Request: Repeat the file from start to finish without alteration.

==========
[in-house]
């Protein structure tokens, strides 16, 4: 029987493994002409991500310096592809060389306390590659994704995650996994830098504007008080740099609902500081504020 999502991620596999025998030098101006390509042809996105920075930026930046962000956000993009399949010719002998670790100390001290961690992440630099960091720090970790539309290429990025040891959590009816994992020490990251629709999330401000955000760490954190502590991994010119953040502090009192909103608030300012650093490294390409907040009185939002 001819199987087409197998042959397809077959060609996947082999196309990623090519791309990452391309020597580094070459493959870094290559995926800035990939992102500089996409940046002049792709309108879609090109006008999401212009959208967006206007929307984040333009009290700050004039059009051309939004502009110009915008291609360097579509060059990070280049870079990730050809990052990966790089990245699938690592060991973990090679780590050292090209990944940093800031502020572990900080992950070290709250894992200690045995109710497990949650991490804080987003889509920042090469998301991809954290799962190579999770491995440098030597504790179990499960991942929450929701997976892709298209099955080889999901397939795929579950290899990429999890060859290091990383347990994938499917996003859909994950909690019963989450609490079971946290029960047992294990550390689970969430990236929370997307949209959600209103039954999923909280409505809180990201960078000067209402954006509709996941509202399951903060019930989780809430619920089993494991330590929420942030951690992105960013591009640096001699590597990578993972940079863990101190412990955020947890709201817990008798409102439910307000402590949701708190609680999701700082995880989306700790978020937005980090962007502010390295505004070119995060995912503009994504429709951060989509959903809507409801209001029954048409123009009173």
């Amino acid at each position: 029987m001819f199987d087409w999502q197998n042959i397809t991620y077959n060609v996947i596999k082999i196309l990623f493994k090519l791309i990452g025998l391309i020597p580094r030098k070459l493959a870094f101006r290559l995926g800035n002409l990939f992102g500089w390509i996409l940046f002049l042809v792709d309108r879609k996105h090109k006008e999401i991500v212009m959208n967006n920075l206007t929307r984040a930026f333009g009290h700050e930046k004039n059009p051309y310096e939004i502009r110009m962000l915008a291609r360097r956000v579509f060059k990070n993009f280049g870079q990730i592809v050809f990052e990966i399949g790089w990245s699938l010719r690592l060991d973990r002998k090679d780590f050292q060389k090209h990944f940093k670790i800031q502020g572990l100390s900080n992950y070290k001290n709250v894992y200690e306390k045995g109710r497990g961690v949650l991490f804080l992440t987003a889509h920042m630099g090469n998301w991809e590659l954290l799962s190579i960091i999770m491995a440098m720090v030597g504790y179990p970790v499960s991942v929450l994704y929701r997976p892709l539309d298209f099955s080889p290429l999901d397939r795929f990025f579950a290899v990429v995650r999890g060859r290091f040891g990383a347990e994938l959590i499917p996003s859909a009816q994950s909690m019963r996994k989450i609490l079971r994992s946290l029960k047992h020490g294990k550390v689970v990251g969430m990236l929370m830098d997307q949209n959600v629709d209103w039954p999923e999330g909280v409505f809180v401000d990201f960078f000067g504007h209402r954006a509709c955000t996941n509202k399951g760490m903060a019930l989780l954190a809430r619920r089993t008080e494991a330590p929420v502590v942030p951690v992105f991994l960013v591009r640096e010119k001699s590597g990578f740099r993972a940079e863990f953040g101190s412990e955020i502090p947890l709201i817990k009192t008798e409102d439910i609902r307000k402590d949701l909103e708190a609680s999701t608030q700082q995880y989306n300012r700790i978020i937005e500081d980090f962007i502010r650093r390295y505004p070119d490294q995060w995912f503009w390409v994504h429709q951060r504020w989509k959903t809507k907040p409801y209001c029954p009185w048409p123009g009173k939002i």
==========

[in-house]
């Protein structure tokens, strides 16, 4: 029987493994002409991500310096592809060389306390590659994704995650996994830098504007008080740099609902500081504020 999502991620596999025998030098101006390509042809996105920075930026930046962000956000993009399949010719002998670790100390001290961690992440630099960091720090970790539309290429990025040891959590009816994992020490990251629709999330401000955000760490954190502590991994010119953040502090009192909103608030300012650093490294390409907040009185939002 001819199987087409197998042959397809077959060609996947082999196309990623090519791309990452391309020597580094070459493959870094290559995926800035990939992102500089996409940046002049792709309108879609090109006008999401212009959208967006206007929307984040333009009290700050004039059009051309939004502009110009915008291609360097579509060059990070280049870079990730050809990052990966790089990245699938690592060991973990090679780590050292090209990944940093800031502020572990900080992950070290709250894992200690045995109710497990949650991490804080987003889509920042090469998301991809954290799962190579999770491995440098030597504790179990499960991942929450929701997976892709298209099955080889999901397939795929579950290899990429999890060859290091990383347990994938499917996003859909994950909690019963989450609490079971946290029960047992294990550390689970969430990236929370997307949209959600209103039954999923909280409505809180990201960078000067209402954006509709996941509202399951903060019930989780809430619920089993494991330590929420942030951690992105960013591009640096001699590597990578993972940079863990101190412990955020947890709201817990008798409102439910307000402590949701708190609680999701700082995880989306700790978020937005980090962007502010390295505004070119995060995912503009994504429709951060989509959903809507409801209001029954048409123009009173």
């Amino acid at each position: 029987m001819f199987d087409w999502q197998n042959i397809t991620y077959n060609v996947i596999k082999i196309l990623f493994k090519l791309i990452g025998l391309i020597p580094r030098k070459l493959a870094f101006r290559l995926g800035n002409l990939f992102g500089w390509i996409l940046f002049l042809v792709d309108r879609k996105h090109k006008e999401i991500v212009m959208n967006n920075l206007t929307r984040a930026f333009g009290h700050e930046k004039n059009p051309y310096e939004i502009r110009m962000l915008a291609r360097r956000v579509f060059k990070n993009f280049g870079q990730i592809v050809f990052e990966i399949g790089w990245s699938l010719r690592l060991d973990r002998k090679d780590f050292q060389k090209h990944f940093k670790i800031q502020g572990l100390s900080n992950y070290k001290n709250v894992y200690e306390k045995g109710r497990g961690v949650l991490f804080l992440t987003a889509h920042m630099g090469n998301w991809e590659l954290l799962s190579i960091i999770m491995a440098m720090v030597g504790y179990p970790v499960s991942v929450l994704y929701r997976p892709l539309d298209f099955s080889p290429l999901d397939r795929f990025f579950a290899v990429v995650r999890g060859r290091f040891g990383a347990e994938l959590i499917p996003s859909a009816q994950s909690m019963r996994k989450i609490l079971r994992s946290l029960k047992h020490g294990k550390v689970v990251g969430m990236l929370m830098d997307q949209n959600v629709d209103w039954p999923e999330g909280v409505f809180v401000d990201f960078f000067g504007h209402r954006a509709c955000t996941n509202k399951g760490m903060a019930l989780l954190a809430r619920r089993t008080e494991a330590p929420v502590v942030p951690v992105f991994l960013v591009r640096e010119k001699s590597g990578f740099r993972a940079e863990f953040g101190s412990e955020i502090p947890l709201i817990k009192t008798e409102d439910i609902r307000k402590d949701l909103e708190a609680s999701t608030q700082q995880y989306n300012r700790i978020i937005e500081d980090f962007i502010r650093r390295y505004p070119d490294q995060w995912f503009w390409v994504h429709q951060r504020w989509k959903t809507k907040p409801y209001c029954p009185w048409p123009g009173k939002i």